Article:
FIGS. 9 and 10 indicate both the current breaking capability of the alloy according to the third embodiment of the present invention, in which the current breaking capability of the contact material according to the present invention is expressed in terms of the current breaking capability of the conventional Cu-25% wt. Cr alloy contact material, when it is set at "1". FIG. 9 indicates variations in the current breaking capability owing to change in the adding quantity of WB, when the Cr content in the alloy (wt. %) is fixed at 10, 15, 20 and 25, respectively. FIG. 10 indicates variations in the current breaking capability owing to change in the adding quantity of WB, when the Cr content in the alloy (wt. %) is fixed at 25, 30, 35 and 40, respectively. As seen from FIGS. 9 and 10, there is a region, in which the current breaking capability of the contact material according to the present invention exceeds that of the conventional Cr-25% wt. Cr alloy contact material by addition of WB at a predetermined rate with respect to the Cr content. From this, it will be seen that the contact material for the circuit breaker according to the present invention is suitable for use in a large current circuit breaker. Depending, however, on the Cr content, there is a case of no improvement being attained by addition of WB. According to the experiments done in this example, a very effective result can be obtained with the Cr content in the range of from 10 to 40% by weight, and, more particularly, the Cr content of 25% by weight is the most excellent. Further, as to the addition of WB, there is the optimum range; that is to say, a range of from 0.2 to 10% by weight of WB is very effective. More specifically, the contact material alloy containing therein 25% by weight of Cr and 5% by weight of WB is the most excellent, exhibiting improvement in the current breaking capability which is 1.35 times as high as that of the conventional alloy. By the way, it should be noted that, according to the experiments in this example, no concrete ratio of the ingredients could be shown for the alloy having its current breaking capability inferior to that of the conventional alloy, because very detailed measurements were conducted on the alloy having its current breaking capability superior to that of the conventional alloy, hence such unknown data are shown with broken lines in the drawing. Furthermore, since there could be observed no substantial differences between the atmospheric sintering method and the pressurized sintering method in the production of the alloy according to the examples of the present invention and the conventional alloy, as shown in FIGS. 9 and 10, only the data for the alloys obtained by the atmospheric sintering method (perfect powder sintering method) are shown in the drawing.

FIG. 11 shows a relationship between the adding quantity of WB and the voltage withstand capability of the contact material when the Cr content in the alloy (wt. %) is fixed at 15, 20, 25, 30, 35 and 40, respectively. The WB content is in a range of from 0 to 10% by weight. The voltage withstand capability of this contact material is shown in terms of a ratio when the voltage withstand capability of the conventional Cu-25% wt. Cr alloy contact material is set at "1". As seen from FIG. 11, there is a remarkable improvement in the voltage withstand capability of the contact material due to addition of WB, which proves that the alloy of the present invention is highly excellent as the contact material for the high voltage purpose.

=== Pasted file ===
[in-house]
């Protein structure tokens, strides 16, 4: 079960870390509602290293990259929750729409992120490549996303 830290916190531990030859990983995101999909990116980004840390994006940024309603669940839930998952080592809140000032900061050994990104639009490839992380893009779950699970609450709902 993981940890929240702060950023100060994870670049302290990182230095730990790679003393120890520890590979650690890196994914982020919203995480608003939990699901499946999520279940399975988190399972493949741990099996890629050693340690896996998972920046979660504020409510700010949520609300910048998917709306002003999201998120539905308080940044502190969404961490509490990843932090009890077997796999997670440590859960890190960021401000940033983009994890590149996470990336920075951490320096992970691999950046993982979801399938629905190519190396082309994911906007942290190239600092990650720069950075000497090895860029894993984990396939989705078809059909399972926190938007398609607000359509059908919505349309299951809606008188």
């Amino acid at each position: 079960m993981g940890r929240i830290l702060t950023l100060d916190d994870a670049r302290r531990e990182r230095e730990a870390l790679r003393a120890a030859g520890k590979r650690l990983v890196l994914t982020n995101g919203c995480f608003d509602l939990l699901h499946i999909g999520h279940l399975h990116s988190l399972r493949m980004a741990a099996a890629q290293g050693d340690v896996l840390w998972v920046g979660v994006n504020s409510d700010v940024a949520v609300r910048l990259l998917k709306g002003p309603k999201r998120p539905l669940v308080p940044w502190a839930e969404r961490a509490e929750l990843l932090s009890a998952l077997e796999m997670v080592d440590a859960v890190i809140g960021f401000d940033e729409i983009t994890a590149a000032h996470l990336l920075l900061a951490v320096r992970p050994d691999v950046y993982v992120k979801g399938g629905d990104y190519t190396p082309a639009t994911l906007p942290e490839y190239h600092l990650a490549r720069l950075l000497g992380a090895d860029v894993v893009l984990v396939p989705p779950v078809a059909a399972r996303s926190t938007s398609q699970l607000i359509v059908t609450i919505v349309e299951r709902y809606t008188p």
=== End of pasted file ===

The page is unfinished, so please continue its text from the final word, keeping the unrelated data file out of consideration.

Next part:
FIG. 12 indicates a relationship between the adding quantity of WB and the voltage withstand capability of the contact material when the Cr content in the alloy (wt. %) is fixed at 10, 15, 20, 25, 30, 35 and 40 respectively. The WB content is in a range of from 0 to 75% by weight. From FIG. 12, it is also seen that the voltage withstand capability of each alloy remarkably improves by the addition of WB. Particularly remarkable improvement is seen with the adding quantity of WB in the range upto and including 20% by weight for the alloys, each having the fixed Cr content. However, exceeding this adding quantity of 20% by weight, the improvement in the voltage withstand capability slows down in comparison with increase in the adding quantity of WB, and, when the total quantity of Cr and WB reaches 80% by weight or so, the voltage withstand capability stops its improvement, or, in some case, it will rather lower. The reason for this is that, on the one hand, WB has its effect such that it is minutely dispersed in the alloy to contribute to reinforcement of the copper base and the chromium particles, thereby suppressing the partial melt-adhesion phenomenon of the contact surface, preventing protrusions which cause lowering in the voltage withstand capability from being produced, and so forth, hence it remarkably improves the voltage withstand capability of the alloy; on the other hand, however, when the contents of Cr and WB increase more than required, it becomes difficult to manufacture the alloy free from defect and having uniform structure in its manufacture, and such alloy has poor workability, on account of which those factors liable to decrease the voltage withstand capability, such as protrusions on the contact surface and so on, would rather increase. From the experimental results, it is considered desirable that the total contents of Cr and WB in the alloy be 80% by weight or less. Incidentally, FIGS. 11 and 12 indicate the measured values of the alloy obtained by the infiltration method, in which the total content of Cr and WB is 50% by weight or more. For the alloy having the total content of Cr and WB of 50% by weight or less, measured values of the alloy obtained by the perfect powder sintering method in the hydrogen atmosphere are used. While the alloy having the total contents of Cr and WB of 50% by weight or more may also be obtained by the perfect powder sintering method or the hot press method, the alloy obtained by the infiltration method has a slightly improved capability; therefore the measured values of the alloy having the above-mentioned alloy composition and produced by the two kinds of production method are shown in the drawing.

By the way, it has been verified that even the low shearing contact material for the vacuum circuit breaker obtained by adding to the above-mentioned alloy 20% by weight or less of at least one kind of substance selected from low melting point metals such as Bi, Te, Sb, Tl, Pb, Se, Ce and Ca; alloys of these low melting point metals; and intermetallic compounds thereof has the effect of increasing the current breaking capability and the voltage withstand capability same as the afore-described examples.

It is also considered that, in the above-described example, copper, chromium, and boride of tungsten are distributed in the form of a simple metal, or an alloy of three or two of them, or an intermetallic compound of three or two of them, or a composite body thereof.

Furthermore, in the above-described example, explanations have been given with regard to WB as an example of boride of tungsten, although the same effect could be obtained with use of other borides of tungsten such as, for example, W2 B5, WB2, W2 B, WB6, and others. From the experimental results, however, the optimum effect could be obtained with the alloy containing therein at least one kind of WB and W2 B5 as the boride of tungsten.

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Referenced by
Citing PatentFiling datePublication dateApplicantTitle
US4766274 *Jan 25, 1988Aug 23, 1988Westinghouse Electric Corp.Vacuum circuit interrupter contacts containing chromium dispersions
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US5653827 *Jun 6, 1995Aug 5, 1997Starline Mfg. Co., Inc.Brass alloys
US6350294Jan 25, 2000Feb 26, 2002Louis Renner GmbhPowder-metallurgically produced composite material and method for its production
Classifications
U.S. Classification218/130, 75/228, 420/469, 200/265, 420/428
International ClassificationC22C32/00, H01H1/02
Cooperative ClassificationC22C32/0073, H01H1/0206
European ClassificationH01H1/02D2, C22C32/00D6